Speaking to the press after a cabinet meeting on Tuesday, Straujuma said she agreed with the position of her foreign minister, Edgars Rinkevics and had nothing to add.
However, that statement means little as Rinkevics' own position on the matter is less than forthright.
After a meeting with Latvian President Andris Berzins earlier on Tuesday, Rinkevics told the press that Berzins would make his own decision about accepting or rejecting the invitation to the May 9 celebration in Moscow in good time, "meeting the necessary diplomatic deadlines” which are several weeks away.
"I think we could put this issue to one side for a while," the Rinkevics said.
He refused to discuss the arguments for and against the trip to Moscow that had been discussed with Berzins but said that the President had agreed that Latvia's Presidency of the Council of the EU as well as development of the situation in Ukraine had to be taken into consideration, when making the decision.
"The President will make his decision,” he said.
Rinkevics has said he would like to see some sort of consensus from EU member states on whether or not to participate in the festivities planned in Moscow to mark the 70th anniversary of the Soviet Union's victory over Nazi Germany.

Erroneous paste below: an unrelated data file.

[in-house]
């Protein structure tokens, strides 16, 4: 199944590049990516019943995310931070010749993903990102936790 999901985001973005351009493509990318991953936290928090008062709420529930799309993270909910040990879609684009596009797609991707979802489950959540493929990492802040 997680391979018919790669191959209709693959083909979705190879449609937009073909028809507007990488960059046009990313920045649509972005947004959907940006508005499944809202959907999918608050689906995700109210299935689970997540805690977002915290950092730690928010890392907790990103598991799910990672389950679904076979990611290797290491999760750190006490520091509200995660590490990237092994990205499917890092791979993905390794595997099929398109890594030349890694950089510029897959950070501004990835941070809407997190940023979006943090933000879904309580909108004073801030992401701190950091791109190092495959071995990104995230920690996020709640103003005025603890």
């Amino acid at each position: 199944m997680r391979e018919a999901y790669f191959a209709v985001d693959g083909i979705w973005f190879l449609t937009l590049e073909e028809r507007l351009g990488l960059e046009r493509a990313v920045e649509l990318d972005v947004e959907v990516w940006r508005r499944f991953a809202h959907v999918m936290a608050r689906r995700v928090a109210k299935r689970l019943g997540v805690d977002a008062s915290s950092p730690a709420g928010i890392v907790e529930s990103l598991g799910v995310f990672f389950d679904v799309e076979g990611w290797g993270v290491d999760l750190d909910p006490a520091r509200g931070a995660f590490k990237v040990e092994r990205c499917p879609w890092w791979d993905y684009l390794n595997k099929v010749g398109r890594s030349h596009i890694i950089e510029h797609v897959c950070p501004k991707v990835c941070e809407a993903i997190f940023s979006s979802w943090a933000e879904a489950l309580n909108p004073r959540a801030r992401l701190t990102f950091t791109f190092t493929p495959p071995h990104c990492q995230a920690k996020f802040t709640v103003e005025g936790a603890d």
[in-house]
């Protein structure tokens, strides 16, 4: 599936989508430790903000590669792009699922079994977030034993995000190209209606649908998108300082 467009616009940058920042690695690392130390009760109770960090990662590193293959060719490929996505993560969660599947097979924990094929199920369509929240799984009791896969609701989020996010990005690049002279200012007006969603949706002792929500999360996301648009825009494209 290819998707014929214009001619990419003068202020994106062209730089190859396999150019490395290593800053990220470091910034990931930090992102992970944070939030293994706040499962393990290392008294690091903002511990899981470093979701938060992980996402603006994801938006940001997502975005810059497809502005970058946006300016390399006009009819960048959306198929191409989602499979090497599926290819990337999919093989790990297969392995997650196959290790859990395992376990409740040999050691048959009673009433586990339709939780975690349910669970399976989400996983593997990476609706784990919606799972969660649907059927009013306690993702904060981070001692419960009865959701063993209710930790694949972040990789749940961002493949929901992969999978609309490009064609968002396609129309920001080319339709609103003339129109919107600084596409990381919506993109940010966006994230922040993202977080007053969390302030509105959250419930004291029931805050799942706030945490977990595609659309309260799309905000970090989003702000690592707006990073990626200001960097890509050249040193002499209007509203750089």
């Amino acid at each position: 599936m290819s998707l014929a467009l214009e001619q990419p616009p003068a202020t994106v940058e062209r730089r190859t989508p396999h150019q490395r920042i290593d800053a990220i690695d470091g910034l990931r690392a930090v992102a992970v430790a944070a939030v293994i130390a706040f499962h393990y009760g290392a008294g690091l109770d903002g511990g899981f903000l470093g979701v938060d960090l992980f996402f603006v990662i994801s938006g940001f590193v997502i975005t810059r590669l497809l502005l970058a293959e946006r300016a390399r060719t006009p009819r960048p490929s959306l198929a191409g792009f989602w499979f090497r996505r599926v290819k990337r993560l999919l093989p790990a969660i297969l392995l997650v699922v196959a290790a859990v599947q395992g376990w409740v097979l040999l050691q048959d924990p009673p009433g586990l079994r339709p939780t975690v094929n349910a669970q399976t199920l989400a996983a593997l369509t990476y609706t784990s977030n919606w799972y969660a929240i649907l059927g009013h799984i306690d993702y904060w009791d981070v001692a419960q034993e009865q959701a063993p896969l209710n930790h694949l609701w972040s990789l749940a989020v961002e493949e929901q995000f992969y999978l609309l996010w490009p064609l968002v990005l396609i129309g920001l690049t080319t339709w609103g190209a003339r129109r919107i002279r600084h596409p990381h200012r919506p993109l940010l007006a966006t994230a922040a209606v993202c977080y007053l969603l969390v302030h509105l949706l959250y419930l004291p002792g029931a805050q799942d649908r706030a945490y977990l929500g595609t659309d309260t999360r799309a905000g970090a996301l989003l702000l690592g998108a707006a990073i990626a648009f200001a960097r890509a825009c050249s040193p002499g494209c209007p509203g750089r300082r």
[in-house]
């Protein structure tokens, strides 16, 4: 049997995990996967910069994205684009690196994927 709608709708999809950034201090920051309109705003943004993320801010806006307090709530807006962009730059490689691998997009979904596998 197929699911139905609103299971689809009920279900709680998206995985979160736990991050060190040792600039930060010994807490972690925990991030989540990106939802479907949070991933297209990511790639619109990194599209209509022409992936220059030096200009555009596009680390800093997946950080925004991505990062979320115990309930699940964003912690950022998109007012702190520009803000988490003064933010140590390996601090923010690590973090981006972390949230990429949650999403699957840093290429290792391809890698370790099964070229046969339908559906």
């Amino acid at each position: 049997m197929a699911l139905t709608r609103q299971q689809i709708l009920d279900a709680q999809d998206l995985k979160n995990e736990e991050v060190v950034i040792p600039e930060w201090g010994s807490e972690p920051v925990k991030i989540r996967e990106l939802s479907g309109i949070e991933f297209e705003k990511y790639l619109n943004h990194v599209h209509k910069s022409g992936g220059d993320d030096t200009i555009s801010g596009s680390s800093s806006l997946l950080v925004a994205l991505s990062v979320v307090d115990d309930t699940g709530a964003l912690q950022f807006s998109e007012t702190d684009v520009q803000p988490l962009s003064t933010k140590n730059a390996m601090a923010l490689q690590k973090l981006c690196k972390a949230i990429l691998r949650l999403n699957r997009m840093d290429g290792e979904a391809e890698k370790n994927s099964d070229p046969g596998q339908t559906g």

"The EU should have a common position on this issue. It is not the responsibility of Latvia's Presidency to achieve this common stance, but it is quite a reason to talk to the heads of the EU states," said Rinkevics.
The other Allied powers including the United States and Great Britain mark Victory in Europe Day - if at all - on May 8.
Lithuanian President Dalia Grybauskaite has already announced that she will not go to Moscow, and it is a safe bet that Estonian President Toomas Hendrik Ilves will not face the prospect of watching a massive parade of Russian military power in a positive light either.
Latvia began its six-month Presidency of the Council of the EU on January 1, 2015.